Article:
Feel free to search the word “Showcase” for future examples of my UX work. But until then, examples of my work can still be viewed on my website

Happy 2016 — Goal setting for the new year

2016 UX design resolutions for Jennifer Blatz

We are comfortably in the new year, 2016, and I am glad you have made the journey so far. I guess that people make goals for the new year huh? Here’s my to-do list:

Learn programs

  • Axure
  • Sketch

Improve coding skills

  • Learn javascript, at least the basics
  • Refresh my knowledge about CSS and HTML

Read books

  • “Information Architecture” aka the Polar Bear book
  • “Design of Everyday Things”
  • “Checklist Manifesto”
  • “How to Get People to do Stuff”

Keep learning

  • Start another “100 Days of Learning” journal, but expand it for the entire year
  • Review the “Learning Stuff” journal from last year

Write blog posts

  • I am shooting to post 30 blog posts in 2016

Join a side project

  • I would love to join another project. If you know of any short term projects that need a UX designer, please let me know.

Build out portfolio

  • Improve the content of my portfolio by introducing new clips
  • Present my acquired knowledge illustrating my software proficiency

Ok just 29 more blog posts for 2016. Thanks for reading.

Perfecting the elevator pitch

We’ve all been told to prepare one: the dreaded elevator pitch. Well what is it? According to Wikipedia, an Elevator Pitch is

An elevator pitchelevator speech or elevator statement is a short summary used to quickly and simply define a process, product, service, organization, or event and its value proposition.

The name ‘elevator pitch’ reflects the idea that it should be possible to deliver the summary in the time span of an elevator ride, or approximately thirty seconds to two minutes and is widely credited to Ilene Rosenzweig and Michael Caruso (while he was editor for Vanity Fair) for its origin. The term itself comes from a scenario of an accidental meeting with someone important in the elevator. If the conversation inside the elevator in those few seconds is interesting and value adding, the conversation will either continue after the elevator ride, or end in exchange of business cards or a scheduled meeting.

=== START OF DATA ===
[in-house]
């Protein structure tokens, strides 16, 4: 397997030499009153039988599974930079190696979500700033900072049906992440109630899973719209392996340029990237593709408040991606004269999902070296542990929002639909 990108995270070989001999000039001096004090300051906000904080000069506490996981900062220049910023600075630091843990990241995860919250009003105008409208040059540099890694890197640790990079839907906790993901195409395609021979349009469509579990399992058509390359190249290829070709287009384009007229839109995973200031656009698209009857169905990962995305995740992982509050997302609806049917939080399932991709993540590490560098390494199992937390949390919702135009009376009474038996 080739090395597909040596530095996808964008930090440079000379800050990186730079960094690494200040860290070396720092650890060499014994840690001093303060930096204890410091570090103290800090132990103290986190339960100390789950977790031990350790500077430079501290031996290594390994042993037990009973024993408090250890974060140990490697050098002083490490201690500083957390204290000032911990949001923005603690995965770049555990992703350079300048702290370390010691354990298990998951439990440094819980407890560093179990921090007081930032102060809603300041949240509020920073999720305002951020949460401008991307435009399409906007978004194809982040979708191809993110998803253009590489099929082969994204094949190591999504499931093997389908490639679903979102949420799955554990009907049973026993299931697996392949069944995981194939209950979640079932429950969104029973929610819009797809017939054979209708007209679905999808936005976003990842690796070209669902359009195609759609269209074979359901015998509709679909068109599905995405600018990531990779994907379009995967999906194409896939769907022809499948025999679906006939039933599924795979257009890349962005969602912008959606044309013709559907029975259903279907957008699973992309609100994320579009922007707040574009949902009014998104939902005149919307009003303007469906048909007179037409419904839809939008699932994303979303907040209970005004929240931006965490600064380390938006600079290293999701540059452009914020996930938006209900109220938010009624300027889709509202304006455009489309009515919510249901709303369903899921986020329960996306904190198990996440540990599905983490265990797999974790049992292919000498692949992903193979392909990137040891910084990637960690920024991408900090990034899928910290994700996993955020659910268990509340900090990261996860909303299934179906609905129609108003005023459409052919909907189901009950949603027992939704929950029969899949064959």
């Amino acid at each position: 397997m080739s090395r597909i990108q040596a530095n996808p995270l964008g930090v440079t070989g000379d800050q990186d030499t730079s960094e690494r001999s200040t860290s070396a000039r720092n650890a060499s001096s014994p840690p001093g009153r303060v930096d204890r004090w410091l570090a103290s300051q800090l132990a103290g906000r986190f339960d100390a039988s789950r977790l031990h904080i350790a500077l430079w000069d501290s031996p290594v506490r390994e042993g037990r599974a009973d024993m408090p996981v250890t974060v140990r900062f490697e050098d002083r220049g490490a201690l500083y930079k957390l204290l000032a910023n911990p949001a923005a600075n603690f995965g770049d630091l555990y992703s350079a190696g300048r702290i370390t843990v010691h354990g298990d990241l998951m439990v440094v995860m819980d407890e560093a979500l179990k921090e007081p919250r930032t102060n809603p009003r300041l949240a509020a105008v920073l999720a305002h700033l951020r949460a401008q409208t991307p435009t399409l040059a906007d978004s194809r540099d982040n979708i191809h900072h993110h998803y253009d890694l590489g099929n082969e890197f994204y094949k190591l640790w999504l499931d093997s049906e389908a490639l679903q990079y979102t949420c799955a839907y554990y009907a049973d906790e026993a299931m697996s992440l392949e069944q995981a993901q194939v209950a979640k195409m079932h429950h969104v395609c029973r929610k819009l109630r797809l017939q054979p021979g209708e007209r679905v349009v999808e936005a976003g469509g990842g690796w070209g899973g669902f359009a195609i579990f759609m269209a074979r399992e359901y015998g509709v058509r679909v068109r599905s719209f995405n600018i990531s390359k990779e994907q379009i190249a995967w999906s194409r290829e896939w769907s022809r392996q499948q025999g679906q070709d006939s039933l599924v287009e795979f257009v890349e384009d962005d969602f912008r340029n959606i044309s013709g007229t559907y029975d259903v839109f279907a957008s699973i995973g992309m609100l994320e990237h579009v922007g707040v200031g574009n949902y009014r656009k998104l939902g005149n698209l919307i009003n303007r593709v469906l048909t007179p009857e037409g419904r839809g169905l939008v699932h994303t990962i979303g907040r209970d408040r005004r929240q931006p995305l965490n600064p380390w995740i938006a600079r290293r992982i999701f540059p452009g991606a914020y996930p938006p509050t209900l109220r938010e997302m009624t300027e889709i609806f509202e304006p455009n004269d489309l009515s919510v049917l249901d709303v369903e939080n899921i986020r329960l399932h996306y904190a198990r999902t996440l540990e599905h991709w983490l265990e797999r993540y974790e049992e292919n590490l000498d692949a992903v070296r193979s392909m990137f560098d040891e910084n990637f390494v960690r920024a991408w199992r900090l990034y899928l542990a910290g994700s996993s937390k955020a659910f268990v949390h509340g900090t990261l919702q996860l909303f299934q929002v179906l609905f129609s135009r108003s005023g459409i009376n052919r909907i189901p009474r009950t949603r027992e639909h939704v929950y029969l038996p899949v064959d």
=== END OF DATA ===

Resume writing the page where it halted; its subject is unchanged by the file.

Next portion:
While in the process of tweaking my resume, I thought that my summary sentence needed a bit of work. I wanted my summary to be more UX focus, rather than highlighting my design history. Do you have any thoughts?

Old Summary

Building on a strong foundation in journalism, design and graphics, my skills in visual communication encompasses all disciplines including User Experience UX Design, Interaction Design and Art Direction.

New Summary

A User Experience Designer utilizing design thinking, analysis and research to create software, products and digital experiences that are aesthetically pleasing and easier to use.

Granted, this is a bit verbose if I was summarizing what I do in a quick 30 seconds. But I wanted to present something that packed a powerful, descriptive punch. It certainly is shorter than my original summary. And it focuses more on UX design, which I was advised that my resume needed to portray more. I think that the new Pitch accomplishes that task. But if you have any feedback on how it could be improved, please don’t hesitate to comment and share your thoughts.


Wrapping up 2015 with 100 Days+ of learning

100 days of learning UX design notebook Jennifer Blatz

As you know from my previous post, “100 Days of Learning Stuff,” I set up a challenge for myself to learn something new every day for 100 consistent days. My goal was a success, and I continued the learning experience through the rest of the year.

Looking back at my book today, I am pleased with myself for taking a bit of time to take note and learn a few things along this year’s journey. Some of the topics included in my UX journal include:

  • Several “Golden Rules” lists for UX
  • Numerous definitions of key terms and concepts
  • Great UX quotes
  • Laws like Hick’s Law and Fitt’s Law
  • Principles and steps
  • Abbreviations and methods

And a lot more. I am going to set a goal to create a new UX notebook for 2016. I encourage you to develop a journaling method for yourself and keep on learning in the New Year.

I hope 2015 was great for you. And best of luck in 2016.